Khelein Hum Jee Jaan Sey is a book to movie adaptation by the gifted film-maker Ashutosh Gowariker. The film is based on the book 'Do And Die: The Chittagong Uprising 1930-34' by Manini Chatterjee. Once again Ashutosh Gowariker has returned to the forgotten era. And once again he has shown that this most definitely his forte, previously with Lagaan , Jodhaa Akbar, and now Khelein Hum Jee Jaan Sey. Speaking with Ashutosh Gowariker he spoke about the difficulties which arose whilst shooting this film and the most difficult hurdle by far was in re-creating the 1930s in Chittagong. Not only is this demanding and a lengthy process, but Gowariker sure convinces the audiences of the realities of the 1930s.
The film is set in the 1930s British India: In the province of undivided Bengal lies the sleepy, peaceful port of Chittagong. In this unassuming little town a revolution is about to begin; a revolution which will forever wake all of Chittagong and inspire the entire nation. The plot of the movie is based on a real incident...April 18. One night. Five simultaneous attacks. A band of 64 people; 56 innocent yet fearless young boys, five defiant revolutionaries, two determined young women, and an idealistic leader - Suriya Sen, a school teacher by profession.
This group of 64 represents a little-known chapter in history; a forgotten night that reigned terror on the British through a series of calculated attacks. Khelein Hum Jee Jaan Sey is a true story of these forgotten heroes and the narrative takes us through every step of the action from the initial trepidation, to the thrill of the attack, to the underground movement, daring escapes and tragic captures, and most importantly, their undying legacy. The film has been shot in Goa and not in Chittagong as some may think, Despite not shooting in the original locations of the 1930 revolution; the film most certainly captures the feel and spirit of the youth in that era.
Khelein Hum Jee Jaan Sey is embroidered with some beautifully soft instrumental pieces alongside two songs “Naiyn Tere” [Pamela Jain and Rajini Jose] and “Sapney Saloney” [Sohail Sen and Pamela Jain] hit a chord with me besides the patriotic number “Vande Mataram” [Revised Sanskrit To Hindi] by Cine Singers Association Chorus Group. The music was impactful in every scene and added to the screenplay.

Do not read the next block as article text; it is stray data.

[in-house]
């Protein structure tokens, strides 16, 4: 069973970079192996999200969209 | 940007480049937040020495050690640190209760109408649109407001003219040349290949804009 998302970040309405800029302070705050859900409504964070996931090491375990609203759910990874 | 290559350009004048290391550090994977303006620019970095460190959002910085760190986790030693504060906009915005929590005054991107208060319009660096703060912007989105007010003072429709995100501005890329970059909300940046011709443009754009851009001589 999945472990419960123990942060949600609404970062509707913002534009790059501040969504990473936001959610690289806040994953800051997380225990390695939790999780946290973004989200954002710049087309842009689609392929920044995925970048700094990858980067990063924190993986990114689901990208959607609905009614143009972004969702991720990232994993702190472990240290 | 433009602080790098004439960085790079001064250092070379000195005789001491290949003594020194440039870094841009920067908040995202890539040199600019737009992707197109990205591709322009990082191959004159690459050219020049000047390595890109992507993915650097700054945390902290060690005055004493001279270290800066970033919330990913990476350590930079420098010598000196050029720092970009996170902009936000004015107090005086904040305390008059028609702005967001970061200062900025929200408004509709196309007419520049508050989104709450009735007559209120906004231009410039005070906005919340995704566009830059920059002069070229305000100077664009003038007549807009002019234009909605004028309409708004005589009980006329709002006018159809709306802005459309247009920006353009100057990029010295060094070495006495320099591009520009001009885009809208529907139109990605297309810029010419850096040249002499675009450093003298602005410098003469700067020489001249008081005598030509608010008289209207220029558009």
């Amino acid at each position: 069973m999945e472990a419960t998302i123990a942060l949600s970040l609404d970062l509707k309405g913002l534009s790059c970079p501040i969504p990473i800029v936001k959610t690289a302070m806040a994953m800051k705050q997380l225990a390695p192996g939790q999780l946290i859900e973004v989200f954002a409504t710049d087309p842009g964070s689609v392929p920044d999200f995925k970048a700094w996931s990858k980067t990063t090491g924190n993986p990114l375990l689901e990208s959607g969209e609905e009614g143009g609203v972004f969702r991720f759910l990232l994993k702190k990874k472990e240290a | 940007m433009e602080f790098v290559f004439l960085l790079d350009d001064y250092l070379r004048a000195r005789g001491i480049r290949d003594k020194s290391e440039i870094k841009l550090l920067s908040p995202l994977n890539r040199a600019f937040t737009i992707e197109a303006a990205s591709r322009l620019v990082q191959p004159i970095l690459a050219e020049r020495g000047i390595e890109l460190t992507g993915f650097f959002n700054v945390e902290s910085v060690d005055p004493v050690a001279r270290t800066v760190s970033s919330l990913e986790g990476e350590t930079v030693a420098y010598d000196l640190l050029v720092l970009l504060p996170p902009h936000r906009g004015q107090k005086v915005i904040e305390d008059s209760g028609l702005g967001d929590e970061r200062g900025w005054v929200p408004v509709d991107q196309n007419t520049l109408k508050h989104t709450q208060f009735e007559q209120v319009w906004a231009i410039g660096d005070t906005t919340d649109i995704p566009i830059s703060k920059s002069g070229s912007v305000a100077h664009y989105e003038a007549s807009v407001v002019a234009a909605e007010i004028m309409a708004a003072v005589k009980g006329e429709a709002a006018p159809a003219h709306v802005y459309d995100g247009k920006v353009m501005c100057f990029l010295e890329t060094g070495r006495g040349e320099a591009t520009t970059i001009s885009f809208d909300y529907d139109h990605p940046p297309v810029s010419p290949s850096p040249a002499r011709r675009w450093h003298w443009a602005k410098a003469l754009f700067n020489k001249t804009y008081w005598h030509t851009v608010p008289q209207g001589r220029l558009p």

Deepika Padukone discards her glamorous looks that we usually see her sport in films. For accepting a role like this so early on in her career, she should be commended. She lived up to the strong, determined and ambitious character of Kalpana Datta and brought her own elements in to the role. She looked stunning in simple sarees draped in a Bengali manner.
Sikander Kher who essays the role of Suriya Sen’s friend Nirmal Sen, left me with a lasting impression. He stood out in most of the scenes he was in. Kudos to Sikander for pulling off a supporting actor role so brilliantly. The rest of the supporting cast and comrades of Suriya Sen were played by Samrat Mukerji, Vishakha Singh, Maninder and Feroz Wahid Khan, each actor gave an honest and natural performance. I would not want to forget the teenage actors, some whose faces I did recognise from television serials. Each youth artist gave an honest performance; all of them looked the part, showed enthusiasm and charisma.
One must mention the production design by Nitin Desai and costume design by Neeta Lulla which proves to be very authentic and transports you to the 1930s era in India.
Khelein Hum Jee Jaan Sey is truly an enlightening and enriching experience especially as this revolution was almost unheard of within our Indian history. It certainly evoked the Indian in me and brought me to tears in many scenes. The only flaw with the film (as with all Gowariker's films) is the length. It is approximately 2:50 hours long and there are parts that could have been condensed. It may not rake in the coins at the box office, but it’s by far one of this year’s epics and runaway success in terms of creativity. It is a film that needs to be encouraged and appreciated by all.